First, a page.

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  • The Incommensurability of the "Transnational" in Queer African Studies
  • Ashley Currier (bio) and Thérèse Migraine-George (bio)

Queer studies in the global North has inspired growing research on gender and sexual variance in the global South, yet it has framed issues in the language of post-industrial societies that does not address African needs. Queer African studies has emerged since the early 2000s. Scholars have not only contested the "homosexuality as un-African" myth; they have also documented indigenous same-sex sexual practices throughout the African continent and adopted Afrocentric perspectives in their works, resisting the imperialism of Eurocentric and US-based queer studies.1 However, there are tensions between queer African studies and queer studies that need to be articulated. Many publications in queer African studies remain anchored in national case studies that, while helping generate organic knowledge about African gender and sexual dissidence, can become mired in descriptions of lived experience and politics instead of theorizing African gender and sexual diversity in a continental, pan-African, or transnational-comparative context. In addition, queer African studies is institutionally and geopolitically dislocated. In this short essay, we address the question of the transnational, or rather of the "transnationals" in queer African studies, [End Page 613] which traverse the back-and-forth trajectories linking "Africa" and the "West," the local and the global. Through the concept of incommensurability, we grapple with new ways of representing queer African subjects and communities as subjects rather than objects of transnational discourses.


Poised at the shifting intersection of queer studies and African studies, queer African studies constitutes a nexus of crisscrossing and often competing discourses. In their investigation of queer modernities in Asia, Howard Chiang and Alvin Wong advocate for queer regionalism in an attempt to "recalibrate the uses of transnationalism as an unquestioned dominant framework within queer studies" (2016, 1645). Chiang and Wong's project to reconceptualize "queer regionalism as crisscrossing temporality and spatiality that emerge from within transcolonial encounters" echoes Achille Mbembe's description of the "postcolony" as "a period of embedding, a space of proliferation" that escapes historical and geopolitical confinement (2001, 242).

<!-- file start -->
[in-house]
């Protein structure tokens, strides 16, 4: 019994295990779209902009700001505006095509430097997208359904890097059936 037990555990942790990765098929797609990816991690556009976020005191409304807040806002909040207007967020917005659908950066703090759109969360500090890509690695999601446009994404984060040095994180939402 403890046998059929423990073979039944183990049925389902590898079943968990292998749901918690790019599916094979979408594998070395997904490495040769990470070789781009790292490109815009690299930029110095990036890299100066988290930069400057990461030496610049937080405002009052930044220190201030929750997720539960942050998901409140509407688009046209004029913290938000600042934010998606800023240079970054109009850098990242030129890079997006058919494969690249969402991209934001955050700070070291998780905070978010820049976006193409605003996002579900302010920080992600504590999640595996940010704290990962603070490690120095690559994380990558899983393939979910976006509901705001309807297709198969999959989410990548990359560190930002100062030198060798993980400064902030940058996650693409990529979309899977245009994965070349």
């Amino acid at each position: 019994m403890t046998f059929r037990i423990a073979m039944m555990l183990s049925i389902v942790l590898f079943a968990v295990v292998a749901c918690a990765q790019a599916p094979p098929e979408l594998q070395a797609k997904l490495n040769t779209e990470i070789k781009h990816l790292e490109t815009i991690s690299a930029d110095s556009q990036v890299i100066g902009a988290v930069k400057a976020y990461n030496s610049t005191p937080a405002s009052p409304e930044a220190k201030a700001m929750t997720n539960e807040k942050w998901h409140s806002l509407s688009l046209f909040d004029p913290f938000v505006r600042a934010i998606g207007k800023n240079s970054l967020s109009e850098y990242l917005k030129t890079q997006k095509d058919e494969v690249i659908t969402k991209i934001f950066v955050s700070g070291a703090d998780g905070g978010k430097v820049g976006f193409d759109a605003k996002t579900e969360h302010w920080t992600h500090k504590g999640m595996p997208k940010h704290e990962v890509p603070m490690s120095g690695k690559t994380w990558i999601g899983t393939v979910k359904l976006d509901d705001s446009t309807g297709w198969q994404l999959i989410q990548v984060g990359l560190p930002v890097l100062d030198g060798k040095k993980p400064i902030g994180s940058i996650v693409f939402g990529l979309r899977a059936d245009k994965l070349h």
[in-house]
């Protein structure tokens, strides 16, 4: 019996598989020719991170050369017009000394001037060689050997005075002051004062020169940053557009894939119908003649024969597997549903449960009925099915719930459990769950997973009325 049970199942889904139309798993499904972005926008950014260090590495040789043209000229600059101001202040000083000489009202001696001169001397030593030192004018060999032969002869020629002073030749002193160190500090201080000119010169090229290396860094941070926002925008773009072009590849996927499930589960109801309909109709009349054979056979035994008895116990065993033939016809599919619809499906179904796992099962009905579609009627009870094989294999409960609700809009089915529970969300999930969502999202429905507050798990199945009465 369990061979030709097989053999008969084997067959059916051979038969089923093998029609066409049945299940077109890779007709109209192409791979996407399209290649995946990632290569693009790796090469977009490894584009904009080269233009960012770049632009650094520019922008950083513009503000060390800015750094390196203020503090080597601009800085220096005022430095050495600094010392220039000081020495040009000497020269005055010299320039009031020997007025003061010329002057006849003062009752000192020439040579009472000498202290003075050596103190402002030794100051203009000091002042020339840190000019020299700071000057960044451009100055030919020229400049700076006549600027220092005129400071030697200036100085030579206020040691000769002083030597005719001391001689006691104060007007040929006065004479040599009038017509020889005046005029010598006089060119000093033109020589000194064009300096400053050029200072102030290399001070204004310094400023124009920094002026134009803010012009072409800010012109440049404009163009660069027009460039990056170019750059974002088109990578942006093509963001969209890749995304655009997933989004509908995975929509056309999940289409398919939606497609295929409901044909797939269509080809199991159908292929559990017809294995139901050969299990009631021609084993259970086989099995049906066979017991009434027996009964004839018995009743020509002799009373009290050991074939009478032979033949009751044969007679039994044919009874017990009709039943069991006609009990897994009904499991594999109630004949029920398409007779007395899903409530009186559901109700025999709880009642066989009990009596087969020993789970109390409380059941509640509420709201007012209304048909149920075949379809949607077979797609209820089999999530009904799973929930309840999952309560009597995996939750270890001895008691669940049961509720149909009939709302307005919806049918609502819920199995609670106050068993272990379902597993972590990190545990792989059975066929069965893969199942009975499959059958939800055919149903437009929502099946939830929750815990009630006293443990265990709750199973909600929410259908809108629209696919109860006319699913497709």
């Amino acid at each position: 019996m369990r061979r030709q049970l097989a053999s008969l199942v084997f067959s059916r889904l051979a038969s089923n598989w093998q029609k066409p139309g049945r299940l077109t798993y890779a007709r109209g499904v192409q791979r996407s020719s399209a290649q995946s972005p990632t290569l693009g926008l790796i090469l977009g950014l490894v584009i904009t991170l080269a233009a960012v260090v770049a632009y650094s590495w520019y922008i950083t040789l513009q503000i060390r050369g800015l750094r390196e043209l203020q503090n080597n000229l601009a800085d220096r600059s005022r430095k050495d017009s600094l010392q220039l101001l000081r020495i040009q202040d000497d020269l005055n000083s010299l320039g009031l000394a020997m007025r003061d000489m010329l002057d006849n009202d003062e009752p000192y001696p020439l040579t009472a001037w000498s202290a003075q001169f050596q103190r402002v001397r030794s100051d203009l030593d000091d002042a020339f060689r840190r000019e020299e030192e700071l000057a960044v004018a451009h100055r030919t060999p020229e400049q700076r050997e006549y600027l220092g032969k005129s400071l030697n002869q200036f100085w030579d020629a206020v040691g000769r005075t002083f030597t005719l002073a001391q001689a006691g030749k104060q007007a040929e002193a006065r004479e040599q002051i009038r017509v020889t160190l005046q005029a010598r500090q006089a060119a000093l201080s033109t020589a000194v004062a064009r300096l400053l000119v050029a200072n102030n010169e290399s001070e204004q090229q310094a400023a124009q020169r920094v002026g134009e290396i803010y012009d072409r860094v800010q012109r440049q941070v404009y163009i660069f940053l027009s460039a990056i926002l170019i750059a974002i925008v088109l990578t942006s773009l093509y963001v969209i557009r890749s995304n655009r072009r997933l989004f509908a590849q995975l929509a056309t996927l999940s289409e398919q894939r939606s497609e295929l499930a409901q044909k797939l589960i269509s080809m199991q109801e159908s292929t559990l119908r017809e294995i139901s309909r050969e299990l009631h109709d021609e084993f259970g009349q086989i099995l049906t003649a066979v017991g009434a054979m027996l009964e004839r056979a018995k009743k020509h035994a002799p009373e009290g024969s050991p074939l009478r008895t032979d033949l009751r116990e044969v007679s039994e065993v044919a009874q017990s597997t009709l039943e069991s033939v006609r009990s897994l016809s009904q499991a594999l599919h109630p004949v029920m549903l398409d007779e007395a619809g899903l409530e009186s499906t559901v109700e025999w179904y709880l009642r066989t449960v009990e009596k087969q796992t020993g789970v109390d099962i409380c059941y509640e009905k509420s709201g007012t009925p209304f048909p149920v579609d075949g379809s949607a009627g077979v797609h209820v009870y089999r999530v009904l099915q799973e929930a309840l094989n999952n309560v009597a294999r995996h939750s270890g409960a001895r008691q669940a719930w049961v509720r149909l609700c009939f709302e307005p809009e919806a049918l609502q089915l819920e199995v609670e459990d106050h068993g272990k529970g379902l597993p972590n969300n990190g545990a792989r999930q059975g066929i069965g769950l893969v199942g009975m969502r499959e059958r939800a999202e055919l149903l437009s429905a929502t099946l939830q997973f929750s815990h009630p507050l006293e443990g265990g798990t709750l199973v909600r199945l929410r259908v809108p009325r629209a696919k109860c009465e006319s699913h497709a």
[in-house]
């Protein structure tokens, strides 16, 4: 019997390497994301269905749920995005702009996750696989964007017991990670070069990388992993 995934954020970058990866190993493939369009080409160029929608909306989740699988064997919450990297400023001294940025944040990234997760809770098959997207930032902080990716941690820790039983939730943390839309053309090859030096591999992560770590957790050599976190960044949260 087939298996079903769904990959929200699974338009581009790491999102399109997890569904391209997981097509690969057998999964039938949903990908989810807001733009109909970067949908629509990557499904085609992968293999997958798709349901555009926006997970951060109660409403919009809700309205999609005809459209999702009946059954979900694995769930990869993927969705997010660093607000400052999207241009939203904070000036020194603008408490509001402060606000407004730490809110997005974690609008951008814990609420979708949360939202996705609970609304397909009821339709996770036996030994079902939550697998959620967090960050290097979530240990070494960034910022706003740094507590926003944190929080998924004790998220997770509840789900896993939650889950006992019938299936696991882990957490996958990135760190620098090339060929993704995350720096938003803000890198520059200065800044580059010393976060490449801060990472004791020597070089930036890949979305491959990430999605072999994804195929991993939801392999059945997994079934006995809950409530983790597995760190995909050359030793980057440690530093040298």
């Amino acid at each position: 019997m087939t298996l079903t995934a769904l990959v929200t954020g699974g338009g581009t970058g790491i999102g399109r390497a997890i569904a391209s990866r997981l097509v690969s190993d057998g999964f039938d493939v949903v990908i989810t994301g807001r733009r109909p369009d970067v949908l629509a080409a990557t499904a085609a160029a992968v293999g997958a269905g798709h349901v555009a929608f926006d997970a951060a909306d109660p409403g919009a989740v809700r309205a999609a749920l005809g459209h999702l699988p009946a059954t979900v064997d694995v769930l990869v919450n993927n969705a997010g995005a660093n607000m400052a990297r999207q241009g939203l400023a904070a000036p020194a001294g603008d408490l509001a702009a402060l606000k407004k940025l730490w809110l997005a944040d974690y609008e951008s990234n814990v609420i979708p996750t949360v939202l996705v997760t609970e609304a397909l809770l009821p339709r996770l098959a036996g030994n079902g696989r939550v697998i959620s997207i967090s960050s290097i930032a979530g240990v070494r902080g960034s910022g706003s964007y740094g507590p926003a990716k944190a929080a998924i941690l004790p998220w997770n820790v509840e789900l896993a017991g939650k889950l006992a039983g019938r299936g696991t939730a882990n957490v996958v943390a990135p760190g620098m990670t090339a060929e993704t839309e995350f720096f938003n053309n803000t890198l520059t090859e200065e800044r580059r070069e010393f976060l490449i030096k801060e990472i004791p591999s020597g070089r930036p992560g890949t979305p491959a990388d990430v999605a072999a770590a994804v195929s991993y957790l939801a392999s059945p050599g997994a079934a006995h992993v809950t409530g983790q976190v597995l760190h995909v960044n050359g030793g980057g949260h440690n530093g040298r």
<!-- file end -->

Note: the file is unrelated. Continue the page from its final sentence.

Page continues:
The transnational in African studies itself still needs further development. Indeed, the US system of racialization and racism confined African studies to the African continent, whereas Africana and black studies became invested in exploring diasporic identities and formations, both real and symbolic. Divisions between African scholars and Africanist scholars (both African and Western-based) have been exacerbated by regional, linguistic, and disciplinary divisions in African studies and proliferating avatars of "Africa," "Africans," and "African-ness." A renewed conception of Africa as "people" foregrounded in the works of writers, artists, and critics has fostered kaleidoscopic views of Africa. Moreover, diasporic articulations of Africa have been propounded by critics who challenge the notion of race as seen mainly through the prism of the transatlantic slave trade (Arondekar and Patel 2016, 157; Macharia 2016, 184–85).

The motivation to decenter Western categories stems in part from postcolonial feminist theorizing, which challenges the dominance of white Western feminist perspectives in transnational discussions about feminism, gender, and sexuality. Queer of color critics, anthropologists, and feminists of color engage with the [End Page 614] global south by working at the crossroads of race, gender, sexuality, and nationalism and by challenging the narrow parameters of Western-based identity politics.2 For example, some feminist scholars of African descent interpreted the practice of woman-woman marriage in some African societies in markedly different ways. In a woman-woman marriage, an affluent woman paid bride-price to an unmarried woman's family and married her. The female husband claimed her wife's children as part of her lineage. In social interactions, men usually treated the female husband as a man. It is important to note that after the colonization of different African societies, the introduction of a capitalist cash economy transformed intimate relationships, marriages, and family arrangements. As a result, woman-woman marriages declined in frequency.

African feminist Ifi Amadiume (1987) claims that woman-woman marriages never entailed same-sex sexual contact. In contrast, African American feminist theorist Audre Lorde contends that same-sex sex "has existed for...


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